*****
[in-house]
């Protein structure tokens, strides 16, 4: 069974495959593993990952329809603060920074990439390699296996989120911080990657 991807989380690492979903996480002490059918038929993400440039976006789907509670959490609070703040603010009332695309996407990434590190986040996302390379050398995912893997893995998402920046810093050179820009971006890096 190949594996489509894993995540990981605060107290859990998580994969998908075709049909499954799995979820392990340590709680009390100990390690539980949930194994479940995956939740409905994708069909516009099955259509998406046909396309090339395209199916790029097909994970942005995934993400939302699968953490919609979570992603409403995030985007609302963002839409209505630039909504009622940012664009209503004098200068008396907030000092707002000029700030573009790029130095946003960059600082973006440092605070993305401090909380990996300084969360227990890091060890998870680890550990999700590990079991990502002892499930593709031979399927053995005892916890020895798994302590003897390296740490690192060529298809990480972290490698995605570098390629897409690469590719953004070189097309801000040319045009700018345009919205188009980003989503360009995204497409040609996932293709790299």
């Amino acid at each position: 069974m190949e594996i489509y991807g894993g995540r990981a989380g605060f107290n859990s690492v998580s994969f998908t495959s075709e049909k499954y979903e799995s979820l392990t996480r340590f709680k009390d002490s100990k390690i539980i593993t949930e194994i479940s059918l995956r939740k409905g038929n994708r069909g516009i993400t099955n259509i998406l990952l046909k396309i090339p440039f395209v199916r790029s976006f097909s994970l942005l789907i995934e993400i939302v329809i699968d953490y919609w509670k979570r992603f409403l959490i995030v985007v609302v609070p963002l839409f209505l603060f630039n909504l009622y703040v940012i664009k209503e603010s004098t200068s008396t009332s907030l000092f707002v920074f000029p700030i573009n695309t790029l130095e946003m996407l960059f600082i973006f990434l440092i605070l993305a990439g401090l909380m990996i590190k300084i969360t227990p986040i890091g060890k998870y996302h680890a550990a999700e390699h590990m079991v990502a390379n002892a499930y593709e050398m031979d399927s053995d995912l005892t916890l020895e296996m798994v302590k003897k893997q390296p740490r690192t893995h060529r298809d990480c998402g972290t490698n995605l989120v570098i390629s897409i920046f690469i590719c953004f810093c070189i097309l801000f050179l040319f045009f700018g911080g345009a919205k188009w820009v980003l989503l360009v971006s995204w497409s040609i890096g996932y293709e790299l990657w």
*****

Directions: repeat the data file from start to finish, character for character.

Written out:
[in-house]
């Protein structure tokens, strides 16, 4: 069974495959593993990952329809603060920074990439390699296996989120911080990657 991807989380690492979903996480002490059918038929993400440039976006789907509670959490609070703040603010009332695309996407990434590190986040996302390379050398995912893997893995998402920046810093050179820009971006890096 190949594996489509894993995540990981605060107290859990998580994969998908075709049909499954799995979820392990340590709680009390100990390690539980949930194994479940995956939740409905994708069909516009099955259509998406046909396309090339395209199916790029097909994970942005995934993400939302699968953490919609979570992603409403995030985007609302963002839409209505630039909504009622940012664009209503004098200068008396907030000092707002000029700030573009790029130095946003960059600082973006440092605070993305401090909380990996300084969360227990890091060890998870680890550990999700590990079991990502002892499930593709031979399927053995005892916890020895798994302590003897390296740490690192060529298809990480972290490698995605570098390629897409690469590719953004070189097309801000040319045009700018345009919205188009980003989503360009995204497409040609996932293709790299």
């Amino acid at each position: 069974m190949e594996i489509y991807g894993g995540r990981a989380g605060f107290n859990s690492v998580s994969f998908t495959s075709e049909k499954y979903e799995s979820l392990t996480r340590f709680k009390d002490s100990k390690i539980i593993t949930e194994i479940s059918l995956r939740k409905g038929n994708r069909g516009i993400t099955n259509i998406l990952l046909k396309i090339p440039f395209v199916r790029s976006f097909s994970l942005l789907i995934e993400i939302v329809i699968d953490y919609w509670k979570r992603f409403l959490i995030v985007v609302v609070p963002l839409f209505l603060f630039n909504l009622y703040v940012i664009k209503e603010s004098t200068s008396t009332s907030l000092f707002v920074f000029p700030i573009n695309t790029l130095e946003m996407l960059f600082i973006f990434l440092i605070l993305a990439g401090l909380m990996i590190k300084i969360t227990p986040i890091g060890k998870y996302h680890a550990a999700e390699h590990m079991v990502a390379n002892a499930y593709e050398m031979d399927s053995d995912l005892t916890l020895e296996m798994v302590k003897k893997q390296p740490r690192t893995h060529r298809d990480c998402g972290t490698n995605l989120v570098i390629s897409i920046f690469i590719c953004f810093c070189i097309l801000f050179l040319f045009f700018g911080g345009a919205k188009w820009v980003l989503l360009v971006s995204w497409s040609i890096g996932y293709e790299l990657w």